• 3 hard-boiled eggs, chopped
  • ½ cup mayonnaise
  • 1 tablespoon fresh lemon juice
  • ½ teaspoon dry mustard
  • ½ teaspoon onion powder
  • ½ teaspoon salt
  • 1/8 teaspoon black pepper

Carefully fold all of the ingredients together, taking care not to break up the crab too much. Cover and chill for at least 1 hour. Serve with Ritz crackers.

Fried Oysters

This recipe is a happy accident. When I come home from a trip to New Orleans, I try to make a quick pass through the French Market on my way to the airport to see what’s what. On one such visit I grabbed up lots of those local brand-name products that Louisianans love but are not found anywhere else. One was a seafood breader. I used it to fry flounder. The box was already in the trash before I realized how delicious it was. I fished it out of the dumpster. It revealed that it contained corn flour instead of cornmeal, which is traditional here. Thanks to the Latino grocery store around the corner, the corn flour was eventually replaced by Maseca, which is corn flour milled especially for tamales. This improved the recipe even more. Because I love crust on fried foods, I always use self-rising flour in my breadings. It gives a good puff when cooking. I serve these with Basic Cocktail Sauce or Tartar Sauce. Lately I’ve taken to Sriracha sauce stirred into mayonnaise until it is the color of Thousand Island dressing.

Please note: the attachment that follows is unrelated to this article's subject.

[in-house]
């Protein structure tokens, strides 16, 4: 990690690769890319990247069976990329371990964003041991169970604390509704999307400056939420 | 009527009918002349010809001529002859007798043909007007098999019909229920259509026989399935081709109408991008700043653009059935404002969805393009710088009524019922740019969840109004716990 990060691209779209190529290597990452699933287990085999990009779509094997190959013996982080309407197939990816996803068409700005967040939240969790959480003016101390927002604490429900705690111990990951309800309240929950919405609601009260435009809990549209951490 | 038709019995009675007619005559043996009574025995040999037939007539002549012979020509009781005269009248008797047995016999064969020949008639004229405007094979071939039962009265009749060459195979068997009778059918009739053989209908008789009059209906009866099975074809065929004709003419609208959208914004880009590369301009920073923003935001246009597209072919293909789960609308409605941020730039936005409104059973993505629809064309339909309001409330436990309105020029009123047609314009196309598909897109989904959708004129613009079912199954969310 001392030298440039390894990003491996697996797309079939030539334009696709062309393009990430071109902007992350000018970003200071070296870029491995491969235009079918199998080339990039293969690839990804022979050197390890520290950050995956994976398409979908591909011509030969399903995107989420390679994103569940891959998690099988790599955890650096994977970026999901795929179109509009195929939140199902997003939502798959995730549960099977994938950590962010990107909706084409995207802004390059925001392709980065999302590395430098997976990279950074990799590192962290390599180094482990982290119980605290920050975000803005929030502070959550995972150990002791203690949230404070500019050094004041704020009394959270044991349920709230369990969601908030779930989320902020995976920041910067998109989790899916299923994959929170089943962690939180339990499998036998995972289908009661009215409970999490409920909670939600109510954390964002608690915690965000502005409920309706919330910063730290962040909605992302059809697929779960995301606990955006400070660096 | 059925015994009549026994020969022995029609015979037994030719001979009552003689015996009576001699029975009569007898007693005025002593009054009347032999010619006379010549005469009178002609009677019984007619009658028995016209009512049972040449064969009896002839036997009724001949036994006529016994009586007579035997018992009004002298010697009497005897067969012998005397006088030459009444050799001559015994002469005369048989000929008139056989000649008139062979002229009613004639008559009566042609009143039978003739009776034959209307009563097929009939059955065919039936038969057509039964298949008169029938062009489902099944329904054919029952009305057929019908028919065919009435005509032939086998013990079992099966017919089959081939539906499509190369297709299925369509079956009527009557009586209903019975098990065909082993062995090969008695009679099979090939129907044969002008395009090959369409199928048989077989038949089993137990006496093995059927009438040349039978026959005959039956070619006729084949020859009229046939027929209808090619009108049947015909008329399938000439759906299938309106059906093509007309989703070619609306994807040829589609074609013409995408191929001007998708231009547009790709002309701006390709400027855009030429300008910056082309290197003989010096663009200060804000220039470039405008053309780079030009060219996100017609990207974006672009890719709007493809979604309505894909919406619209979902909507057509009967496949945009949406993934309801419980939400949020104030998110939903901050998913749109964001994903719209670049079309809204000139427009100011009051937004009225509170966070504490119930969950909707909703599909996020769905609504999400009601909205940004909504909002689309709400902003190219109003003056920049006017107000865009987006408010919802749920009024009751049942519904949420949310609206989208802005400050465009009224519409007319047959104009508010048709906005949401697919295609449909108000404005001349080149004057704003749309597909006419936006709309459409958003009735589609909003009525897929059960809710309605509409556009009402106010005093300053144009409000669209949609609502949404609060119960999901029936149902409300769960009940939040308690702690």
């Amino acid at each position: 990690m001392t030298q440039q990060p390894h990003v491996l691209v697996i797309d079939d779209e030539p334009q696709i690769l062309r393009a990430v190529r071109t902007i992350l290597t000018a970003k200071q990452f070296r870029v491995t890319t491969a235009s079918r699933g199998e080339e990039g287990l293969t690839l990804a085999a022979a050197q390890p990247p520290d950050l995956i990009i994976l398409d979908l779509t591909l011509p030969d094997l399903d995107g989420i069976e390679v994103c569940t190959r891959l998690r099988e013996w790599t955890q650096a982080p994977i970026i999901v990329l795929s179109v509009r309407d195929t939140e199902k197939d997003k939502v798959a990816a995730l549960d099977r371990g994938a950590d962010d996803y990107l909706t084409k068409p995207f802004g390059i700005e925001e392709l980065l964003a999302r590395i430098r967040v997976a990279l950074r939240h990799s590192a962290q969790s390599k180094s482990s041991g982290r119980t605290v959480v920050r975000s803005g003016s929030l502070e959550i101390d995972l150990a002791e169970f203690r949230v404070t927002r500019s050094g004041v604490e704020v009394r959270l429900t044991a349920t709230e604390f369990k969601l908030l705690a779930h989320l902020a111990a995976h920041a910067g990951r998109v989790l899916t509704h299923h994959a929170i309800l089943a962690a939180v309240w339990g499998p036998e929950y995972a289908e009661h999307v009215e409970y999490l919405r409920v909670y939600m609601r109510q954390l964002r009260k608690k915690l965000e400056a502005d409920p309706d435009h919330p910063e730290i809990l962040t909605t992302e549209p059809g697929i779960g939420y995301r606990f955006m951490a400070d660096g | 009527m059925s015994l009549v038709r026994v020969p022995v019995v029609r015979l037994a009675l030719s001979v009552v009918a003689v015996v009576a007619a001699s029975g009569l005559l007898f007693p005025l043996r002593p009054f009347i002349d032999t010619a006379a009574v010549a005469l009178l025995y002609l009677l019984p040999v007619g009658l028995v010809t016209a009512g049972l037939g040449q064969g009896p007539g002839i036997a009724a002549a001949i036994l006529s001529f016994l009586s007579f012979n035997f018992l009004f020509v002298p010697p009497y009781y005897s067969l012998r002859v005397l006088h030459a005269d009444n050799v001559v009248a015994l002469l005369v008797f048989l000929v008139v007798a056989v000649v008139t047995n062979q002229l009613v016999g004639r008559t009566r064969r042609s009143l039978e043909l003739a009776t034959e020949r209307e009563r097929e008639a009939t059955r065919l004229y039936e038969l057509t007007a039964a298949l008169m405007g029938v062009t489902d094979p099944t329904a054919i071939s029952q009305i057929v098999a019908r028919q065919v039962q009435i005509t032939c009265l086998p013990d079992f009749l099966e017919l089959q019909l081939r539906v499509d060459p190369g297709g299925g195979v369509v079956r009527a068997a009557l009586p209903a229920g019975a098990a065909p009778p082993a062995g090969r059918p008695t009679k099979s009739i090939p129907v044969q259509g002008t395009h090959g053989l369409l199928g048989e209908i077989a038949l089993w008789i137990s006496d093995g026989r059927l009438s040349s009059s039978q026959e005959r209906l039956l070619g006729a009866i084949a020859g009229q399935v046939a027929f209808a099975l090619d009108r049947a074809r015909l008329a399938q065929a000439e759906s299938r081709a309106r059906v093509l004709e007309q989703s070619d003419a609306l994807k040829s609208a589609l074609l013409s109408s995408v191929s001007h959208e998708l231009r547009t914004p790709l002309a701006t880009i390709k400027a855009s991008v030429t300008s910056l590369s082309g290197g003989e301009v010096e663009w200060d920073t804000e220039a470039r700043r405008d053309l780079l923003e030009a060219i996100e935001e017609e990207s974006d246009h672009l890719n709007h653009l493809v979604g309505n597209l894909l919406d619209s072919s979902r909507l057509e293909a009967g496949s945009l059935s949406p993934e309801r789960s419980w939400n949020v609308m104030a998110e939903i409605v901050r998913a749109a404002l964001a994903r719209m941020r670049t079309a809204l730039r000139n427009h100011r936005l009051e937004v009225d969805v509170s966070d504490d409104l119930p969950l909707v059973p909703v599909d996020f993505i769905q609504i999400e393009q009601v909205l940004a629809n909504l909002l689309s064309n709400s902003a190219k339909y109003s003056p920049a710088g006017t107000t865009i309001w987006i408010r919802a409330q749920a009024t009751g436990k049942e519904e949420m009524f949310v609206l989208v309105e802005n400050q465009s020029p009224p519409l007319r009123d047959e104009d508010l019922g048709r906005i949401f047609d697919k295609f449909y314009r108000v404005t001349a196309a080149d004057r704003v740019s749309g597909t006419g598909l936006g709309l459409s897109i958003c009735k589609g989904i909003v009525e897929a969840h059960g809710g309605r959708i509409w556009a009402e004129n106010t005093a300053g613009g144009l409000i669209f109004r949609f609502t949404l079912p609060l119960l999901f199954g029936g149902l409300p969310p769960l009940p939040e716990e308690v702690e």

Makes snacks for 4 or dinner for 2 (although I can easily eat a pint of oysters myself)

  • 2 cups Maseca
  • 2 cups self-rising flour
  • 2 teaspoons coarse sea salt, plus more for dusting oysters after they are cooked
  • 1 teaspoon freshly ground black pepper
  • 1 pint shucked oysters, drained
  • 4 cups, more or less, oil for frying lemon wedges

Combine the flours, salt, and pepper in a bowl. Taste to make sure that it is seasoned to suit you; set aside.

In a straight-sided saucepan, heat the oil to 365°. The oil should be deep enough to float the oysters. If you don’t have a thermometer, you can test the oil temperature with fair accuracy by dropping a little of the breading in it. If it sizzles, the oil is ready. Drain the oysters.

Working in batches so as not to crowd the oysters in either the breading bowl or the frying pan, toss the oysters in the breading and then transfer them to the oil. Fry for a minute to a minute and a half at most. They should float and be pretty and brown when done. Let the oil recover its heat between batches. Drain the oysters in a bowl lined with a clean kitchen towel, then dust with sea salt.

Serve at once with lemon wedges and a favorite sauce.

Basic Cocktail Sauce

This is ready in about three seconds. You can adjust the amounts of horseradish or Tabasco sauce to suit your need for spiciness. This is also good with any kind of fried seafood.

Makes 1 ½ cups

  • 1 (10-ounce) jar commercial cocktail sauce
  • Juice of 1 lemon
  • 2 tablespoons horseradish, or to taste
  • Dash of Tabasco sauce

Mix everything together and refrigerate until needed.